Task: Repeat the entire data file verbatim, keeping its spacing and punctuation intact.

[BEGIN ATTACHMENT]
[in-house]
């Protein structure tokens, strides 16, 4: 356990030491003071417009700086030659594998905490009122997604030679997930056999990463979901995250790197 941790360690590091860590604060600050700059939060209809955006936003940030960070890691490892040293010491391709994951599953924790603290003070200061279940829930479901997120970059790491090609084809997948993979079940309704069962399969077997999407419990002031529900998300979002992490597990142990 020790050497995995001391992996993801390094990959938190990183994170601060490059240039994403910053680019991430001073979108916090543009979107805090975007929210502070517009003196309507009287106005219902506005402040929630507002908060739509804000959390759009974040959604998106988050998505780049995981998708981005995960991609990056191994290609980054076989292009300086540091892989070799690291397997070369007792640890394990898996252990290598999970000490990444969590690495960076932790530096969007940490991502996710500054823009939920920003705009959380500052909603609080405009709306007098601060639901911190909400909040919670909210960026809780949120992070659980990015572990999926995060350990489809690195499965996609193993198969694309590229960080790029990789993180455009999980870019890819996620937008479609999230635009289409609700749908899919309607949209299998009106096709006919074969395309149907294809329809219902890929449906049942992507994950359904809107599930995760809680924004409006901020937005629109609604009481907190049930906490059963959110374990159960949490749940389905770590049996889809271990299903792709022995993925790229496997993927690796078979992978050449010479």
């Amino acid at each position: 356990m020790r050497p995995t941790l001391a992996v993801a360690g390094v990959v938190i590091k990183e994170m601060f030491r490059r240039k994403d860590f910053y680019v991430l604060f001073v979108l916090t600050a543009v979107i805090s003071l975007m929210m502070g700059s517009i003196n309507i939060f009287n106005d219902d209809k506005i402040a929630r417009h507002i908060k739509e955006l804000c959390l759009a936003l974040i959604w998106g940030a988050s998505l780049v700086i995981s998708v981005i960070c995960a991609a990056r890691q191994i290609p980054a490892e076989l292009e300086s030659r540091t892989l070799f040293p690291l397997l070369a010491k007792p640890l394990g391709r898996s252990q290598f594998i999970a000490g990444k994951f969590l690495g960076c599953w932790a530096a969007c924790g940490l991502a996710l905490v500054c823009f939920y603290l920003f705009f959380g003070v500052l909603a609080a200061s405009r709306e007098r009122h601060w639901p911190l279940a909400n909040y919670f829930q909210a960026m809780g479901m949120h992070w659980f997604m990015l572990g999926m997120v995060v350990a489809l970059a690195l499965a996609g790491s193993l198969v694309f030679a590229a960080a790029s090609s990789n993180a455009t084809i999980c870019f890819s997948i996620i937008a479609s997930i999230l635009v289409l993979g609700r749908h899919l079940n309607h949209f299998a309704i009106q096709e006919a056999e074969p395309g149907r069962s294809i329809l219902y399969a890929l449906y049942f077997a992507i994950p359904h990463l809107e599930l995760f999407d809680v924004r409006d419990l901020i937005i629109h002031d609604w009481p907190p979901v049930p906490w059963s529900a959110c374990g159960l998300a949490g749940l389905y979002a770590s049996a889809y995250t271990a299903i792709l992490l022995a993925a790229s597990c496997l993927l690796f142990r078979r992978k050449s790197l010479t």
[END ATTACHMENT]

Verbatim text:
[in-house]
């Protein structure tokens, strides 16, 4: 356990030491003071417009700086030659594998905490009122997604030679997930056999990463979901995250790197 941790360690590091860590604060600050700059939060209809955006936003940030960070890691490892040293010491391709994951599953924790603290003070200061279940829930479901997120970059790491090609084809997948993979079940309704069962399969077997999407419990002031529900998300979002992490597990142990 020790050497995995001391992996993801390094990959938190990183994170601060490059240039994403910053680019991430001073979108916090543009979107805090975007929210502070517009003196309507009287106005219902506005402040929630507002908060739509804000959390759009974040959604998106988050998505780049995981998708981005995960991609990056191994290609980054076989292009300086540091892989070799690291397997070369007792640890394990898996252990290598999970000490990444969590690495960076932790530096969007940490991502996710500054823009939920920003705009959380500052909603609080405009709306007098601060639901911190909400909040919670909210960026809780949120992070659980990015572990999926995060350990489809690195499965996609193993198969694309590229960080790029990789993180455009999980870019890819996620937008479609999230635009289409609700749908899919309607949209299998009106096709006919074969395309149907294809329809219902890929449906049942992507994950359904809107599930995760809680924004409006901020937005629109609604009481907190049930906490059963959110374990159960949490749940389905770590049996889809271990299903792709022995993925790229496997993927690796078979992978050449010479």
């Amino acid at each position: 356990m020790r050497p995995t941790l001391a992996v993801a360690g390094v990959v938190i590091k990183e994170m601060f030491r490059r240039k994403d860590f910053y680019v991430l604060f001073v979108l916090t600050a543009v979107i805090s003071l975007m929210m502070g700059s517009i003196n309507i939060f009287n106005d219902d209809k506005i402040a929630r417009h507002i908060k739509e955006l804000c959390l759009a936003l974040i959604w998106g940030a988050s998505l780049v700086i995981s998708v981005i960070c995960a991609a990056r890691q191994i290609p980054a490892e076989l292009e300086s030659r540091t892989l070799f040293p690291l397997l070369a010491k007792p640890l394990g391709r898996s252990q290598f594998i999970a000490g990444k994951f969590l690495g960076c599953w932790a530096a969007c924790g940490l991502a996710l905490v500054c823009f939920y603290l920003f705009f959380g003070v500052l909603a609080a200061s405009r709306e007098r009122h601060w639901p911190l279940a909400n909040y919670f829930q909210a960026m809780g479901m949120h992070w659980f997604m990015l572990g999926m997120v995060v350990a489809l970059a690195l499965a996609g790491s193993l198969v694309f030679a590229a960080a790029s090609s990789n993180a455009t084809i999980c870019f890819s997948i996620i937008a479609s997930i999230l635009v289409l993979g609700r749908h899919l079940n309607h949209f299998a309704i009106q096709e006919a056999e074969p395309g149907r069962s294809i329809l219902y399969a890929l449906y049942f077997a992507i994950p359904h990463l809107e599930l995760f999407d809680v924004r409006d419990l901020i937005i629109h002031d609604w009481p907190p979901v049930p906490w059963s529900a959110c374990g159960l998300a949490g749940l389905y979002a770590s049996a889809y995250t271990a299903i792709l992490l022995a993925a790229s597990c496997l993927l690796f142990r078979r992978k050449s790197l010479t």